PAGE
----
Need an attention-getting image to go with your social media post? Or a striking supporting image for a blog post or article? Or great images to use in an ad, newsletter, or brochure? There are plenty of stock image libraries out there, but if your budget is tight, or non-existent, it’s tempting just to grab something from a web search and not think about the consequences of breaking copyright laws – until perhaps you’re caught and then issued with a ‘take down’ notice.
The image I chose to feature at the top of my article is from a general image search of “magnifying glass”. I then selected ‘Tools’ and then ‘Usage Rights’, then scrolled down and selected the third option being ‘Labelled for reuse’. I found an image I liked and it was through Pexels – then I checked the usage license to make sure that it is as free to use as it looks. It is, with a CC0 (Creative Commons Zero) classification, which means that the picture is free to be used for any legal purpose.
Most people are not aware that even a Google ‘labelled for reuse’ image search can often yield results that are not actually free for commercial usage at all. Yet don’t fret, there’s an almost endless supply of free images out there which are free for commercial use with no attribution required as part of a CC0 Creative Commons license.
So where do you get free images?
There are literally millions of great free images that are not only free to download, but free to use without any usage constraints. But you do have to check before you use. My top four sources are:
Good old Google
Go to Google and then key in the type of image that you are after, and then select ‘Images’. Next, select ‘Tools’ and then choose ‘Usage Rights’. Then scroll down three choices for ‘Labelled for reuse’. Click one that you like and when it comes up to view it will have the file name and the source. Let’s say the file name is ‘Magnifying glass search to find’ and the source is Pixabay. Click the file name and you will be taken directly to where it’s hosted on the Pixabay site. In this case it turns out to be a CC0 licensed image so we’re good to use it for whatever purpose we like, for free, no restrictions.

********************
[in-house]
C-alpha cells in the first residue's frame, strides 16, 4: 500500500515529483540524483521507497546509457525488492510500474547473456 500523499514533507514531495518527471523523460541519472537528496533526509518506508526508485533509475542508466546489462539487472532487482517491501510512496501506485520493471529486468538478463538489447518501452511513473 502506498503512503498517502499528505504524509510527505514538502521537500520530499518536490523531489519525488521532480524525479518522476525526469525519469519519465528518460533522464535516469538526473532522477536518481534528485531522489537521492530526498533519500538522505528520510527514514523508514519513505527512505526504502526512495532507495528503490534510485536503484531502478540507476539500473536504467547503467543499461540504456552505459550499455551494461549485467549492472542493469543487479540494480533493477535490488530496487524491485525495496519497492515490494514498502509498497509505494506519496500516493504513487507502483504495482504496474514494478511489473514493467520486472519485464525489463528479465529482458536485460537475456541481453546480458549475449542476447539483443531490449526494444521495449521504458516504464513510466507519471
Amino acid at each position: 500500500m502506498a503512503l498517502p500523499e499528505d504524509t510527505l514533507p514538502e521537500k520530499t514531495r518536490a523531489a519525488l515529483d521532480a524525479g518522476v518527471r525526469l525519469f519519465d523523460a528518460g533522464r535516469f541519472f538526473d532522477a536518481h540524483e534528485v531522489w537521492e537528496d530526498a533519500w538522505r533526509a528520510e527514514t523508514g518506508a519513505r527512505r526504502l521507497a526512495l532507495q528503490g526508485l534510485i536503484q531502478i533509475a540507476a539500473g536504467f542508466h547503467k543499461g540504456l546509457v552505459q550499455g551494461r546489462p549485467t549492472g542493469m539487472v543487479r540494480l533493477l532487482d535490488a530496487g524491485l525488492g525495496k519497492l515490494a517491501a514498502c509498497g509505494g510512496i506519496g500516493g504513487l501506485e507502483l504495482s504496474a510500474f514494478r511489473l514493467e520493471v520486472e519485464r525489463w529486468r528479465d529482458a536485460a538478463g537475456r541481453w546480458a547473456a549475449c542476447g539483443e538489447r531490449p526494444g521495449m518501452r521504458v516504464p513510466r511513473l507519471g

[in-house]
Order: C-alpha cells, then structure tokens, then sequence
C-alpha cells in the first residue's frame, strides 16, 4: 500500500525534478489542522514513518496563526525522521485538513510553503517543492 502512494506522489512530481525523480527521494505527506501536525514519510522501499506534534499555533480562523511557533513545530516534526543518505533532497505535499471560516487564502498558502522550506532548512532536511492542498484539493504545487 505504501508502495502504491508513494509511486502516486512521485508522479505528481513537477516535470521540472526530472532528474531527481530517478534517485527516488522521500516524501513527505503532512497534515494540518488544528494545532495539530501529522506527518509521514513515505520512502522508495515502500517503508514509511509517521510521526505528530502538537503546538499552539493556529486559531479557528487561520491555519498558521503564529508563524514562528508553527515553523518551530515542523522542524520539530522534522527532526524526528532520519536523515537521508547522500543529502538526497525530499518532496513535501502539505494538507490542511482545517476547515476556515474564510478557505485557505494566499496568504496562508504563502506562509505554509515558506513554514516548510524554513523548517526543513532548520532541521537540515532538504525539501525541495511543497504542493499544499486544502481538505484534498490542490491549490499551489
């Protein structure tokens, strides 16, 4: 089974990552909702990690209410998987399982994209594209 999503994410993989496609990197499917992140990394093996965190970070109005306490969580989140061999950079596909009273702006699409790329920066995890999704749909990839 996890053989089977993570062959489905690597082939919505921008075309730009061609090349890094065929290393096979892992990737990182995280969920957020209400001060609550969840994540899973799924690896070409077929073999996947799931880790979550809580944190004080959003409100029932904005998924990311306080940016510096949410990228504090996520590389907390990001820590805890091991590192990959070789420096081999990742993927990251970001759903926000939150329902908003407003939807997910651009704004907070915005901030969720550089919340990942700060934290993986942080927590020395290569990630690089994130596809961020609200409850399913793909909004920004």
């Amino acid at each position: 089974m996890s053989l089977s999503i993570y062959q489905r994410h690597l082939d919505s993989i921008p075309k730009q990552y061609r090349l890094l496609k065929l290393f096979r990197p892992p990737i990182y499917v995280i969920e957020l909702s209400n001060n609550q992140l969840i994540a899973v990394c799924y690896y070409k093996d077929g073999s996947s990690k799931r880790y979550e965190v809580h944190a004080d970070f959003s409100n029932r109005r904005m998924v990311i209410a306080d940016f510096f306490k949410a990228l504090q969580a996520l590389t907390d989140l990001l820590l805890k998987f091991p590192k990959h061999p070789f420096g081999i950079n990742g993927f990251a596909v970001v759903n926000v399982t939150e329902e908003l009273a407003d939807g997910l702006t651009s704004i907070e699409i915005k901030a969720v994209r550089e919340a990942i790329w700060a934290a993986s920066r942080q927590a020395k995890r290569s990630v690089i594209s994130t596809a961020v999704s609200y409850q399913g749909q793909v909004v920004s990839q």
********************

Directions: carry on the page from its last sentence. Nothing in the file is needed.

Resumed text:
Yet it’s worth checking, as from the same Google search you could have clicked on ‘Magnifying glass free stock photo’ which is hosted at Public Domain Pictures. Sounds all right, but you’d be wrong. When you click the image title you’re taken to where the file resides, and it turns out that you need to pay a small fee to get a decent size of the file to download and go through “three easy steps” to do so, including getting a file converter from their site. Or you can choose a free download at a far smaller pixel size. What’s more, their CC0 license states that “Note: If you intend to use an image you find here for commercial use, please be aware that some photos do require a model or property release. Pictures featuring products should be used with care.” So it pays to read the ‘fine print’.
The ever-reliable Pixabay
Go to Pixabay which has over 1.4 million free images on file and then key in your search. If you choose ‘magnifying glass’ you’ll get three pages of options for you to check out. Ignore the top row sponsored images and then hover over each image to see who is hosting it. Click to check out the ones you like. I clicked a woman holding a magnifying glass over one eye, which was hosted by Public Domain Pictures. In this case however, the image has a CC0 Creative Commons license that is free for commercial use with no attribution required.
With over 47 million media files, Wikimedia Commons has a staggering range of images and file types from which to search. The Wikimedia Foundation owns almost none of the content on the site — with content owned by the individual creators of it.
Almost all content hosted on Wikimedia Commons may be freely reused, under an open content license without any need to contact the licensor/s. However, bear in mind that some licenses require that the original creator be attributed, or that a specific license be identified when re-using (stating or linking to terms of license), and some licenses require that if you modify the work, your modifications must also be similarly freely licensed for use by others.
I’ve saved the best for last. Pexels is an aggregator of great visual content and almost all of it is CC0 Creative Commons Zero licensed – by now you know that this a very good thing. What’s more, in most cases it defaults to ‘Original Size’ (which is usually a very decent pixel size) for download, and it also offers you Large / Medium / Small / Custom choices as well. You can check out license information to confirm the parameters of images listed within Pexels.
This is an accessible Word document that can be read with a screen-reader. July 2018.